Bing-Finance-Office-app

Microsoft Office 365 (Office 2013) just launched the other day and while users are still getting used to it, there’s one feature that hasn’t received much attention, and that’s apps! Within the Microsoft Office apps, you can actually access and download apps within those apps, sort of like plugins. At launch, there are about 200 apps available to integrate into Office.

To browse the apps, you can go here in your browser, or within Word (or another Office app), go to the Insert tab and click on an icon that says Apps for Office. A dropdown offers quick access to recently used apps. Hitting “see all” in the drop down opens a window where users can choose from apps they’ve downloaded, view featured apps, or visit the Word app store in the browser.

There are five new Bing apps available for the Office suite:

Bing Maps for Office helps people plot location data on a Bing Map. It a data visualization tool for Excel that lets you use location names and map controls so you can zoom in and out of the map using touch or your mouse. You can adjust the map view to road or birds eye. Imagine overlaying census data on a state map

Bing Finance (Beta) for Office helps you take control of your finances by letting you build a finance portfolio table in Excel. You can input stock symbols and customize the fields you’d like to display by selecting from a wide range of data columns, including current price and news.

Bing News Search for Office lets you search for news and related videos from within a Word document. Bing search results can be inserted into the document by clicking on the insert plus icon. You can also add frequent searches to your favorites list.

Bing Dictionary (English) for Office continuously discovers and distills high quality language knowledge so you have the latest definitions and spellings available. Aren’t sure of how to spell something? Simply enter words as they sound and Bing can suggest letters, words or phrases, optionally specified by part-of-speech.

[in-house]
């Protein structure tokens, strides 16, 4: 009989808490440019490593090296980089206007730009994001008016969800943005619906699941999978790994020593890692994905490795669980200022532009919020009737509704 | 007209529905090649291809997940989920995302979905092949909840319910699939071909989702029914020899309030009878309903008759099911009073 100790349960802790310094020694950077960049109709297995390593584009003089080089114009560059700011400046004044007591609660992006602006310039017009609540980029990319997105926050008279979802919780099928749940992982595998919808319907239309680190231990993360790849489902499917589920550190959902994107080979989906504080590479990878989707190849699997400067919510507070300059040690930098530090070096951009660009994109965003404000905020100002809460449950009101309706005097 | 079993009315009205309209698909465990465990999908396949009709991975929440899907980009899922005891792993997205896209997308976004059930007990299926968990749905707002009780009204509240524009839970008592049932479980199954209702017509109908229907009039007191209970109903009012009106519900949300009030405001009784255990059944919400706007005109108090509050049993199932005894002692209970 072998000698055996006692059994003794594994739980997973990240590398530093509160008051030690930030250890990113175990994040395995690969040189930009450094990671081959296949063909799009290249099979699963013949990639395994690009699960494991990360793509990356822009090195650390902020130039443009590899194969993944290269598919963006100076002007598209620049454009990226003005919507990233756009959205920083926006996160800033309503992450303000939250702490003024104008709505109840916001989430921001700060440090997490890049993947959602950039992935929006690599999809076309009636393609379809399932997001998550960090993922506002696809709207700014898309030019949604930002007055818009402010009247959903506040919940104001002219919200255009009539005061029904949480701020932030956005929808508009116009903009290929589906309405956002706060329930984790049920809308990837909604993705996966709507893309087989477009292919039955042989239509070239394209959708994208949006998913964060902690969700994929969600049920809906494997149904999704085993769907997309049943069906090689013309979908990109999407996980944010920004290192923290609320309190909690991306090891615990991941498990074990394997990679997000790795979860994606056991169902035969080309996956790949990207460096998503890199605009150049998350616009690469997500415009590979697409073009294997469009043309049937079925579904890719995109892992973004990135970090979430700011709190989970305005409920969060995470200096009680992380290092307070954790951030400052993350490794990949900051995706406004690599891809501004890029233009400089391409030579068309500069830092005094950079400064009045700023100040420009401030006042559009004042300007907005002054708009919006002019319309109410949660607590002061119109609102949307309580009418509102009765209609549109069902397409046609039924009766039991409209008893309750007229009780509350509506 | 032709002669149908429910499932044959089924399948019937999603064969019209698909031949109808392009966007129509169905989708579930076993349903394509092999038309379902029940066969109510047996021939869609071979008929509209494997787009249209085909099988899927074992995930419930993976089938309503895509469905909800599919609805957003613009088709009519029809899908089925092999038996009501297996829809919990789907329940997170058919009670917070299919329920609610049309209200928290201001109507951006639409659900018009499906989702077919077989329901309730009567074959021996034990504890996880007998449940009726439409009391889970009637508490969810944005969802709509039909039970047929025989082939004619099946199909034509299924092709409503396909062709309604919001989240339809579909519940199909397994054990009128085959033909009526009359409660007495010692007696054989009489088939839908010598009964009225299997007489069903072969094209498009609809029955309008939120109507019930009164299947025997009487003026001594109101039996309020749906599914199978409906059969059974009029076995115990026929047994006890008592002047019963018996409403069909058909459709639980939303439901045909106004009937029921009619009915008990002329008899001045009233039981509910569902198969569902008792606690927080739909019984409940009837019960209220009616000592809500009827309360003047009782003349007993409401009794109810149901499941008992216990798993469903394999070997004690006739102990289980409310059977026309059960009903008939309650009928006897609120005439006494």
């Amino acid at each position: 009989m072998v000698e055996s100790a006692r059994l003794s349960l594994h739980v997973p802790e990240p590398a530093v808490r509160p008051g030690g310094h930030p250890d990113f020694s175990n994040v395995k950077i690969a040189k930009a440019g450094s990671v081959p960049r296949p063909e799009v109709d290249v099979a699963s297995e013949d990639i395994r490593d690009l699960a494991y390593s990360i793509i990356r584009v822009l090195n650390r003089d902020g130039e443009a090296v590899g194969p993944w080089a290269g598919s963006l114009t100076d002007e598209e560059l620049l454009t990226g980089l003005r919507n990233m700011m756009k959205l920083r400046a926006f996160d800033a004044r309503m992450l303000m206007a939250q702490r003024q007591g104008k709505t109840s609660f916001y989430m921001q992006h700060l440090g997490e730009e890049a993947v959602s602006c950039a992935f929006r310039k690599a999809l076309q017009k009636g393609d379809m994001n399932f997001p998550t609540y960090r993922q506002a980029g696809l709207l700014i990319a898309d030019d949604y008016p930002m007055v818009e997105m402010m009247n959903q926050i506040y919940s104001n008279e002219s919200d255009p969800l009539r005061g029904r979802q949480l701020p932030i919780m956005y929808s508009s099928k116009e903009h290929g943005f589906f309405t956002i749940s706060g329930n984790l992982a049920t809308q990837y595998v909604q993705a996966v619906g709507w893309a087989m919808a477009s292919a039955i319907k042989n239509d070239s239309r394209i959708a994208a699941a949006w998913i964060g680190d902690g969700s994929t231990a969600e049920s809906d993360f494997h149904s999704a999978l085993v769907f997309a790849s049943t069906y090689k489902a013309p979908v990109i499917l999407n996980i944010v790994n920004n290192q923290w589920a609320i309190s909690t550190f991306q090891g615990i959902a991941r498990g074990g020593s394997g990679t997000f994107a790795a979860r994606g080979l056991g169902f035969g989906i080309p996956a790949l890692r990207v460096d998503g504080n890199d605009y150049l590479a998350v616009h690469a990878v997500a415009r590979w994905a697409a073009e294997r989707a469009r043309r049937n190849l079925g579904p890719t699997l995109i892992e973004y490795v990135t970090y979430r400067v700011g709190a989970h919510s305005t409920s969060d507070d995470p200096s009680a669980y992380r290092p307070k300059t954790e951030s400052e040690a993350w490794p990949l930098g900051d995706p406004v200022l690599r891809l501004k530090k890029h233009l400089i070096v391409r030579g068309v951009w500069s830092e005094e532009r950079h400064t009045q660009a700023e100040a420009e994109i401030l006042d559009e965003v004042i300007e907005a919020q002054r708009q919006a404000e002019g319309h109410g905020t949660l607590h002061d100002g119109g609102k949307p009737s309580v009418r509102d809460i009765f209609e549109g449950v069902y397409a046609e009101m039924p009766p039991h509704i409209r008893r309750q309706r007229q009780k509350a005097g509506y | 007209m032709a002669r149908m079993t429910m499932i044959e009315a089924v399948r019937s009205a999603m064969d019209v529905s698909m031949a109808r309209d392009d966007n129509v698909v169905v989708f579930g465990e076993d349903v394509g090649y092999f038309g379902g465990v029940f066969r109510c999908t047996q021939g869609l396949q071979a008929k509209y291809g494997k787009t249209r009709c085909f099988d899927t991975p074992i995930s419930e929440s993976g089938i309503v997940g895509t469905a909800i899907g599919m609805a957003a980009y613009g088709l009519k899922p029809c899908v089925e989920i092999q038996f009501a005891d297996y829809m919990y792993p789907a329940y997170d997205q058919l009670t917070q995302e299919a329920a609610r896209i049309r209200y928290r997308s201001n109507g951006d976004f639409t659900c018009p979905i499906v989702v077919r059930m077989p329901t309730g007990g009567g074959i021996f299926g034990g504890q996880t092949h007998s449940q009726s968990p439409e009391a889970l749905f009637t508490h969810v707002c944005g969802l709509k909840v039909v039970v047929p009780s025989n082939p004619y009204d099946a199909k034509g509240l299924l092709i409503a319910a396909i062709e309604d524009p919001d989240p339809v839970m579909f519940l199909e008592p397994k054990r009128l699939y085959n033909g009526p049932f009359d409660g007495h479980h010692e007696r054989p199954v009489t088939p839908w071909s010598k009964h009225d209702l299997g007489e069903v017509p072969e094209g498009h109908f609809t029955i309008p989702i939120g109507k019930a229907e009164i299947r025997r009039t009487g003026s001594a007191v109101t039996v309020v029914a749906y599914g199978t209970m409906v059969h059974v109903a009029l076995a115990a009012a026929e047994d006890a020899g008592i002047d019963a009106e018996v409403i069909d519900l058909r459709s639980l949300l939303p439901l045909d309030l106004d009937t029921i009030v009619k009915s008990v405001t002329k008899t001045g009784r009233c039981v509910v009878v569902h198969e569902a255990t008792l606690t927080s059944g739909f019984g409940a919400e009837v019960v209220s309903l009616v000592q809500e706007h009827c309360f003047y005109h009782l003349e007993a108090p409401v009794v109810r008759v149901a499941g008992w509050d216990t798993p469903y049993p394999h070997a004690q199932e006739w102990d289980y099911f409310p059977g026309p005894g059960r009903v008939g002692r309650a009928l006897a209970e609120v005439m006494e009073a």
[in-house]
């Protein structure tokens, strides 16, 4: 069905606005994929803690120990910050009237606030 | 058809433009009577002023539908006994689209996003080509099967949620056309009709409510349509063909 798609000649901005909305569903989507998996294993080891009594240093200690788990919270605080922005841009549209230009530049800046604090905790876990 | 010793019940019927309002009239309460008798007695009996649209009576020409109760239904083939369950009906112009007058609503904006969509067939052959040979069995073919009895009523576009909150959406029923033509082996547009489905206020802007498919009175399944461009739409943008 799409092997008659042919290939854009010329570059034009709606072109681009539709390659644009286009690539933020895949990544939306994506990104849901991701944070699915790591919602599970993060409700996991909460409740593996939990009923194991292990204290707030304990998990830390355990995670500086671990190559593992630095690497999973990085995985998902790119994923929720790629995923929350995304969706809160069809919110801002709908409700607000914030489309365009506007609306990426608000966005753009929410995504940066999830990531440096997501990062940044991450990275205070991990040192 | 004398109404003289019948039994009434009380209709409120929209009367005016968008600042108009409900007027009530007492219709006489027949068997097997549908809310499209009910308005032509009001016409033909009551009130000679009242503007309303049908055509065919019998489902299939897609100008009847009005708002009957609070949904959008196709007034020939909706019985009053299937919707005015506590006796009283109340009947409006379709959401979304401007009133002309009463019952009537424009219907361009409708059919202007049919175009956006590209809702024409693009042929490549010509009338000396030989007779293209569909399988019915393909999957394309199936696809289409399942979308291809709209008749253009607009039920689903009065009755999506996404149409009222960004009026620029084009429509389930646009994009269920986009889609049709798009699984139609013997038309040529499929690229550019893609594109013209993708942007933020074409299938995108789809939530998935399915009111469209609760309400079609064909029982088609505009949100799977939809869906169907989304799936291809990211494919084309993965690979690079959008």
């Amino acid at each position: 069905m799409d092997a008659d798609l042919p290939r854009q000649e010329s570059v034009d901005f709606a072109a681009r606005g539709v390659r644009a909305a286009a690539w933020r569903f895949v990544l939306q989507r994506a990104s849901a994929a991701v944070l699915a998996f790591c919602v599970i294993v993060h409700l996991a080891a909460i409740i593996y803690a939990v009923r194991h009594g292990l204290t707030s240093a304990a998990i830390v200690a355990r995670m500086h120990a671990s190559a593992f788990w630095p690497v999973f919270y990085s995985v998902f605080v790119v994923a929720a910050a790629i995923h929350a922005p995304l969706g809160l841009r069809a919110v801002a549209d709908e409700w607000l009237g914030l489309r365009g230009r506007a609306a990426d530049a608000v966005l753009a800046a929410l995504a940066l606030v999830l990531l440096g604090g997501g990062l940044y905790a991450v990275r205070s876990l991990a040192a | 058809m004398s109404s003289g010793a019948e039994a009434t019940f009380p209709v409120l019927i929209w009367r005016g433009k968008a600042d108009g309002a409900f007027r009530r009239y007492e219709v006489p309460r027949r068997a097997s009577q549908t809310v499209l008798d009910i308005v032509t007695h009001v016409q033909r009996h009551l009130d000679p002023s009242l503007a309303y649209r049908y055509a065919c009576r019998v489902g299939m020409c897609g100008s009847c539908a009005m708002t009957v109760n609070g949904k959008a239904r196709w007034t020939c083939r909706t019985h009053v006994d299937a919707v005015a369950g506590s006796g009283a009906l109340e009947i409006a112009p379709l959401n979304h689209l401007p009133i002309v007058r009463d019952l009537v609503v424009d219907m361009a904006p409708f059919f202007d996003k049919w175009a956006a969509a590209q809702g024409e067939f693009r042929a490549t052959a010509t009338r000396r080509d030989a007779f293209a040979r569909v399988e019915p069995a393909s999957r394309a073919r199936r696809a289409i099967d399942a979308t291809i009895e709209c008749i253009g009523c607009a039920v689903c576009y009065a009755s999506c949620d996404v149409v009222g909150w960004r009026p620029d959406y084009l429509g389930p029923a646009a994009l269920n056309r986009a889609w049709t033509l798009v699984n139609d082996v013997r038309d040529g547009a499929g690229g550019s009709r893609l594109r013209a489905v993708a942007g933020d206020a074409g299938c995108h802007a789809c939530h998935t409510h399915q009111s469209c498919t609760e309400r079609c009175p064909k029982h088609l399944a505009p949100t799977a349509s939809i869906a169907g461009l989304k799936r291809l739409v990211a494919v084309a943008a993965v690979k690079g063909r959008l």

Bing Image Search for Office allows you to search for images on the web from within your Word document. You can search for images by selecting text in the document or typing in the search box. Results are displayed in a grid and when you click on a result, a larger preview is displayed at the bottom with additional details and options. Any result can be inserted into the document at the location of your cursor by clicking on the insert plus icon.

When one person uses an app and sends the file to another person, the recipient gets the app too. It’s then up to the developer how to handle the new user. If it’s a paid app, the developer can opt to give the new user a 30 day trial or display a screen where the user can buy it immediately.

To attract developers, Microsoft is letting developers build Office apps using Web technologies like HTML5, CSS, JavaScript, and REST. They can use Microsoft tools like Visual Studio, but they don’t have to. Similarly, they can run the apps on Microsoft’s Azure cloud back end, or use Amazon Web Services if they like.

For IT admins, Microsoft has included some controls and used an architecture for the apps designed to avoid potential problems. Administrators can turn off the public store so employees can’t download apps from it. They can also create a company store, populating it with suggested apps for workers. IT admins can then run reports to see which workers are using which apps and if certain apps are crashing often.